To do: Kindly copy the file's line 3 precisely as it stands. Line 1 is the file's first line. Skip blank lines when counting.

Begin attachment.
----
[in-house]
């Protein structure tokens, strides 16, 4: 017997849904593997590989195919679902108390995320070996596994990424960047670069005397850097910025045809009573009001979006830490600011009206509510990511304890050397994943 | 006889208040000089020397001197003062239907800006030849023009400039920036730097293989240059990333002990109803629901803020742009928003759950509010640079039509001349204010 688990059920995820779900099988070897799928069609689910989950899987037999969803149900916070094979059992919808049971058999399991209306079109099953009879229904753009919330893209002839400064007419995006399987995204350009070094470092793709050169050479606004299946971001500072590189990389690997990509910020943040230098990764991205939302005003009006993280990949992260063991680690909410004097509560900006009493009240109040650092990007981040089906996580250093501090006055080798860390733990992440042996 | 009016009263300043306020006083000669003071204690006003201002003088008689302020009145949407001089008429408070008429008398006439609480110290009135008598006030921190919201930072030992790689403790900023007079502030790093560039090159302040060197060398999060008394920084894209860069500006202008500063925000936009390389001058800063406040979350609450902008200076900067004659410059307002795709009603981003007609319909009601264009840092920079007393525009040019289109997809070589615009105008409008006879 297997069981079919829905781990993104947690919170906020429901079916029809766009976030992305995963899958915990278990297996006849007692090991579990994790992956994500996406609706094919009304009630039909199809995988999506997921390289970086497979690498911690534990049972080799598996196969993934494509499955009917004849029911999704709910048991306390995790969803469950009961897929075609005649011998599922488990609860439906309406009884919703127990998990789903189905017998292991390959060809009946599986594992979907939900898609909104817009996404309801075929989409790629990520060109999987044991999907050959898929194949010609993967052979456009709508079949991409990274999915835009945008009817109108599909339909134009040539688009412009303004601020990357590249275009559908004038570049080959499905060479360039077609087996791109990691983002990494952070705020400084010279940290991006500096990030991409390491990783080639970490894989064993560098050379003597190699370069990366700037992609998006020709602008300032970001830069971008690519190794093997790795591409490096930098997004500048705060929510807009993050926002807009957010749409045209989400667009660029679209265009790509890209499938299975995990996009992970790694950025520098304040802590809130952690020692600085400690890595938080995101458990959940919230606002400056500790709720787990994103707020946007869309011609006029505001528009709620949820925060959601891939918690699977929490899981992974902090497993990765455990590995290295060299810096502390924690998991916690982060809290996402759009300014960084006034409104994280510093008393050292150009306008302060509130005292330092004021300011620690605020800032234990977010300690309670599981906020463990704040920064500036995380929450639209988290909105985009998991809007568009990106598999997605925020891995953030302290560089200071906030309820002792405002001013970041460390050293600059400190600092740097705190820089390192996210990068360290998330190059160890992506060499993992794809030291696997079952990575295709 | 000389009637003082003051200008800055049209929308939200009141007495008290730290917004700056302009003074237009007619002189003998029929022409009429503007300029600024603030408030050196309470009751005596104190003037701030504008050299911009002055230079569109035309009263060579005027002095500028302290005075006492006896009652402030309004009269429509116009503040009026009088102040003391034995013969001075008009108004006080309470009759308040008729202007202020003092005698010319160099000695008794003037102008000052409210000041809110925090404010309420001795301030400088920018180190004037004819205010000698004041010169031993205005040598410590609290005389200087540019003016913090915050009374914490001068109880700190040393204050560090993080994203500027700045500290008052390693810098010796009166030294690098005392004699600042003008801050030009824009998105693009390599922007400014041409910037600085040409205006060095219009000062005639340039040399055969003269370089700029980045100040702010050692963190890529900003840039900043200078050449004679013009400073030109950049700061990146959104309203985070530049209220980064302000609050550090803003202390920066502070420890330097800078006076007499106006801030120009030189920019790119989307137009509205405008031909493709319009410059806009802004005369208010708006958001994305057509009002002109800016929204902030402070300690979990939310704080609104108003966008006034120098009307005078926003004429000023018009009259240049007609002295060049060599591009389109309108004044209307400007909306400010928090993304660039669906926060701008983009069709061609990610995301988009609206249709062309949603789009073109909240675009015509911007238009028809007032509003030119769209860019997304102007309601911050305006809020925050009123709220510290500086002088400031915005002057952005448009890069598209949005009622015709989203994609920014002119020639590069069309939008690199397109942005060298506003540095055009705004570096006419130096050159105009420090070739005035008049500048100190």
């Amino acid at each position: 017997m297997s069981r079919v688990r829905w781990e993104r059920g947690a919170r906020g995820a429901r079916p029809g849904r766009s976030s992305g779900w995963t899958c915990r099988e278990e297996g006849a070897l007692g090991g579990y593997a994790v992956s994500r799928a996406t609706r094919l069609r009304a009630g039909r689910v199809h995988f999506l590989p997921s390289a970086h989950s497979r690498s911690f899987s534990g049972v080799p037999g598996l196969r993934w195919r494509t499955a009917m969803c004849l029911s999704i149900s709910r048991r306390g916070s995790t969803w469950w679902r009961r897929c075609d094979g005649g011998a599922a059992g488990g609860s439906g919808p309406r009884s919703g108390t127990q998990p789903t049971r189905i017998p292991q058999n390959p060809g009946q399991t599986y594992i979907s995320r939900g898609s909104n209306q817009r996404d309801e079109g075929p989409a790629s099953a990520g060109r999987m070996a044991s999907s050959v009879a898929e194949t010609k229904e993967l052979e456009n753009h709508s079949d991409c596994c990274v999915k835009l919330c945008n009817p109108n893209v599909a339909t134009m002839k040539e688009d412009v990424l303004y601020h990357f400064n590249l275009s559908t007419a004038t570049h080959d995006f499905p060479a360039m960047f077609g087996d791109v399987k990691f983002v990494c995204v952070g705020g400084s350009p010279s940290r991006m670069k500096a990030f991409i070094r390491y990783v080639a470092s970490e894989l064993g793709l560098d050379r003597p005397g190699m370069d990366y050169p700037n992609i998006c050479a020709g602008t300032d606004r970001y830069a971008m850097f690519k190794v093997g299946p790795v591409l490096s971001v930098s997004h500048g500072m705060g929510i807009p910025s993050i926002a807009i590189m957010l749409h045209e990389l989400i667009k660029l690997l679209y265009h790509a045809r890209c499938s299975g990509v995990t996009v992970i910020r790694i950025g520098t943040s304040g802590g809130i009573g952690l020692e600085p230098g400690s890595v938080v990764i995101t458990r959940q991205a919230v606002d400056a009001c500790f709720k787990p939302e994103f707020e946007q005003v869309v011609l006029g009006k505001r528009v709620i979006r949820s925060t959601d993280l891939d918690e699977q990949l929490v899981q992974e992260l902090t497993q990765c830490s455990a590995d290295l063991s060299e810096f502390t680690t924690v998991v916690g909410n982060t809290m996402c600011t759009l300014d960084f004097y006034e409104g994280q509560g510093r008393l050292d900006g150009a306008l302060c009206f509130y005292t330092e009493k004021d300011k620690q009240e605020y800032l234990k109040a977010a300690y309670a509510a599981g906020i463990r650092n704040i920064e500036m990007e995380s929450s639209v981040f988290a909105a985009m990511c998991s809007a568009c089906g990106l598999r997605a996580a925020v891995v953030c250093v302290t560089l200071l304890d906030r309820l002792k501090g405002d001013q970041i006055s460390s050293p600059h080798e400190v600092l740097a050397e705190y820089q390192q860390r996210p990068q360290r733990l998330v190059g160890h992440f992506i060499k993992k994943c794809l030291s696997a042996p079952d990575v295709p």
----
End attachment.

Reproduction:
């Amino acid at each position: 017997m297997s069981r079919v688990r829905w781990e993104r059920g947690a919170r906020g995820a429901r079916p029809g849904r766009s976030s992305g779900w995963t899958c915990r099988e278990e297996g006849a070897l007692g090991g579990y593997a994790v992956s994500r799928a996406t609706r094919l069609r009304a009630g039909r689910v199809h995988f999506l590989p997921s390289a970086h989950s497979r690498s911690f899987s534990g049972v080799p037999g598996l196969r993934w195919r494509t499955a009917m969803c004849l029911s999704i149900s709910r048991r306390g916070s995790t969803w469950w679902r009961r897929c075609d094979g005649g011998a599922a059992g488990g609860s439906g919808p309406r009884s919703g108390t127990q998990p789903t049971r189905i017998p292991q058999n390959p060809g009946q399991t599986y594992i979907s995320r939900g898609s909104n209306q817009r996404d309801e079109g075929p989409a790629s099953a990520g060109r999987m070996a044991s999907s050959v009879a898929e194949t010609k229904e993967l052979e456009n753009h709508s079949d991409c596994c990274v999915k835009l919330c945008n009817p109108n893209v599909a339909t134009m002839k040539e688009d412009v990424l303004y601020h990357f400064n590249l275009s559908t007419a004038t570049h080959d995006f499905p060479a360039m960047f077609g087996d791109v399987k990691f983002v990494c995204v952070g705020g400084s350009p010279s940290r991006m670069k500096a990030f991409i070094r390491y990783v080639a470092s970490e894989l064993g793709l560098d050379r003597p005397g190699m370069d990366y050169p700037n992609i998006c050479a020709g602008t300032d606004r970001y830069a971008m850097f690519k190794v093997g299946p790795v591409l490096s971001v930098s997004h500048g500072m705060g929510i807009p910025s993050i926002a807009i590189m957010l749409h045209e990389l989400i667009k660029l690997l679209y265009h790509a045809r890209c499938s299975g990509v995990t996009v992970i910020r790694i950025g520098t943040s304040g802590g809130i009573g952690l020692e600085p230098g400690s890595v938080v990764i995101t458990r959940q991205a919230v606002d400056a009001c500790f709720k787990p939302e994103f707020e946007q005003v869309v011609l006029g009006k505001r528009v709620i979006r949820s925060t959601d993280l891939d918690e699977q990949l929490v899981q992974e992260l902090t497993q990765c830490s455990a590995d290295l063991s060299e810096f502390t680690t924690v998991v916690g909410n982060t809290m996402c600011t759009l300014d960084f004097y006034e409104g994280q509560g510093r008393l050292d900006g150009a306008l302060c009206f509130y005292t330092e009493k004021d300011k620690q009240e605020y800032l234990k109040a977010a300690y309670a509510a599981g906020i463990r650092n704040i920064e500036m990007e995380s929450s639209v981040f988290a909105a985009m990511c998991s809007a568009c089906g990106l598999r997605a996580a925020v891995v953030c250093v302290t560089l200071l304890d906030r309820l002792k501090g405002d001013q970041i006055s460390s050293p600059h080798e400190v600092l740097a050397e705190y820089q390192q860390r996210p990068q360290r733990l998330v190059g160890h992440f992506i060499k993992k994943c794809l030291s696997a042996p079952d990575v295709p």